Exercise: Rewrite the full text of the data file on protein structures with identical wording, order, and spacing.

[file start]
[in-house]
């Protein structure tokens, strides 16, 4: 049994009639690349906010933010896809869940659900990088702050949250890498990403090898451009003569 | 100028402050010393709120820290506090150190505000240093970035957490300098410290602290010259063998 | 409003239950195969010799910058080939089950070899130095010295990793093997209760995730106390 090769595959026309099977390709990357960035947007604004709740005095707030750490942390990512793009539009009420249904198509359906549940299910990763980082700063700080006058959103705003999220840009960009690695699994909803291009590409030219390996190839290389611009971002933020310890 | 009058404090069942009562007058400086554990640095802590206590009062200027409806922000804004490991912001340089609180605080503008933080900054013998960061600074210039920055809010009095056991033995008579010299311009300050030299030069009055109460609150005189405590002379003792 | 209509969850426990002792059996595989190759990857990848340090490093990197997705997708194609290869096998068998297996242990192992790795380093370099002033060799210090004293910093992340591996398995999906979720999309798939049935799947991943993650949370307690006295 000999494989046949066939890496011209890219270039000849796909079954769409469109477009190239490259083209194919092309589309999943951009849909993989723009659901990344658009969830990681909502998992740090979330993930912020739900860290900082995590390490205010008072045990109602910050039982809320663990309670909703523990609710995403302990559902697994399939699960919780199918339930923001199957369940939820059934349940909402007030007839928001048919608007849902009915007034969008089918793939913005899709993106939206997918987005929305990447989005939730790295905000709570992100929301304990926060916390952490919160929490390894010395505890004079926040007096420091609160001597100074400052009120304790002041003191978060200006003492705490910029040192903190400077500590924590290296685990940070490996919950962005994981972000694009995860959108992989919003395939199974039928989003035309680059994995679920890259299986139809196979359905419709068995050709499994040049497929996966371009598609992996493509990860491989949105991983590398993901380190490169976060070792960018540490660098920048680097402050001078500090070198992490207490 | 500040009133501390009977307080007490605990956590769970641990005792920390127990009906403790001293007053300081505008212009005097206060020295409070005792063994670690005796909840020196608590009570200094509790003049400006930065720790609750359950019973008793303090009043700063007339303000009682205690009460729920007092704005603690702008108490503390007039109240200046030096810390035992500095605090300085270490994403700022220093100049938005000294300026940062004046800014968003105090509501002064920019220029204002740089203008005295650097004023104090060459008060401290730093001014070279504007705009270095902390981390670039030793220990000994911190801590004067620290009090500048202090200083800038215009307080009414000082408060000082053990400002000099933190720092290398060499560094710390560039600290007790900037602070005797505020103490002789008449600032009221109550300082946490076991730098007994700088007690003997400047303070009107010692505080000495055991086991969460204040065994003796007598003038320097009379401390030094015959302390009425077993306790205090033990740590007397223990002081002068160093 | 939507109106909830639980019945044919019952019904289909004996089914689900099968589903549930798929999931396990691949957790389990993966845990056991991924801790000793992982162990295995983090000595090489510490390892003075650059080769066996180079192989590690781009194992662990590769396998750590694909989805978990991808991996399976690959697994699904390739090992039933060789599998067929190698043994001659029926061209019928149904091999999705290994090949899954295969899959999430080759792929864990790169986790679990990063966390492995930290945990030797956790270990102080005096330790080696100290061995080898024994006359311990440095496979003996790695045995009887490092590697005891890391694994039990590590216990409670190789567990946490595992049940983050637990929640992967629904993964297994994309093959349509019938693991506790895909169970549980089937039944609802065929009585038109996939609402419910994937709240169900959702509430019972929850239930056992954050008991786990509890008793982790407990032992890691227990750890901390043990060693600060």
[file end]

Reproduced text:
[in-house]
């Protein structure tokens, strides 16, 4: 049994009639690349906010933010896809869940659900990088702050949250890498990403090898451009003569 | 100028402050010393709120820290506090150190505000240093970035957490300098410290602290010259063998 | 409003239950195969010799910058080939089950070899130095010295990793093997209760995730106390 090769595959026309099977390709990357960035947007604004709740005095707030750490942390990512793009539009009420249904198509359906549940299910990763980082700063700080006058959103705003999220840009960009690695699994909803291009590409030219390996190839290389611009971002933020310890 | 009058404090069942009562007058400086554990640095802590206590009062200027409806922000804004490991912001340089609180605080503008933080900054013998960061600074210039920055809010009095056991033995008579010299311009300050030299030069009055109460609150005189405590002379003792 | 209509969850426990002792059996595989190759990857990848340090490093990197997705997708194609290869096998068998297996242990192992790795380093370099002033060799210090004293910093992340591996398995999906979720999309798939049935799947991943993650949370307690006295 000999494989046949066939890496011209890219270039000849796909079954769409469109477009190239490259083209194919092309589309999943951009849909993989723009659901990344658009969830990681909502998992740090979330993930912020739900860290900082995590390490205010008072045990109602910050039982809320663990309670909703523990609710995403302990559902697994399939699960919780199918339930923001199957369940939820059934349940909402007030007839928001048919608007849902009915007034969008089918793939913005899709993106939206997918987005929305990447989005939730790295905000709570992100929301304990926060916390952490919160929490390894010395505890004079926040007096420091609160001597100074400052009120304790002041003191978060200006003492705490910029040192903190400077500590924590290296685990940070490996919950962005994981972000694009995860959108992989919003395939199974039928989003035309680059994995679920890259299986139809196979359905419709068995050709499994040049497929996966371009598609992996493509990860491989949105991983590398993901380190490169976060070792960018540490660098920048680097402050001078500090070198992490207490 | 500040009133501390009977307080007490605990956590769970641990005792920390127990009906403790001293007053300081505008212009005097206060020295409070005792063994670690005796909840020196608590009570200094509790003049400006930065720790609750359950019973008793303090009043700063007339303000009682205690009460729920007092704005603690702008108490503390007039109240200046030096810390035992500095605090300085270490994403700022220093100049938005000294300026940062004046800014968003105090509501002064920019220029204002740089203008005295650097004023104090060459008060401290730093001014070279504007705009270095902390981390670039030793220990000994911190801590004067620290009090500048202090200083800038215009307080009414000082408060000082053990400002000099933190720092290398060499560094710390560039600290007790900037602070005797505020103490002789008449600032009221109550300082946490076991730098007994700088007690003997400047303070009107010692505080000495055991086991969460204040065994003796007598003038320097009379401390030094015959302390009425077993306790205090033990740590007397223990002081002068160093 | 939507109106909830639980019945044919019952019904289909004996089914689900099968589903549930798929999931396990691949957790389990993966845990056991991924801790000793992982162990295995983090000595090489510490390892003075650059080769066996180079192989590690781009194992662990590769396998750590694909989805978990991808991996399976690959697994699904390739090992039933060789599998067929190698043994001659029926061209019928149904091999999705290994090949899954295969899959999430080759792929864990790169986790679990990063966390492995930290945990030797956790270990102080005096330790080696100290061995080898024994006359311990440095496979003996790695045995009887490092590697005891890391694994039990590590216990409670190789567990946490595992049940983050637990929640992967629904993964297994994309093959349509019938693991506790895909169970549980089937039944609802065929009585038109996939609402419910994937709240169900959702509430019972929850239930056992954050008991786990509890008793982790407990032992890691227990750890901390043990060693600060």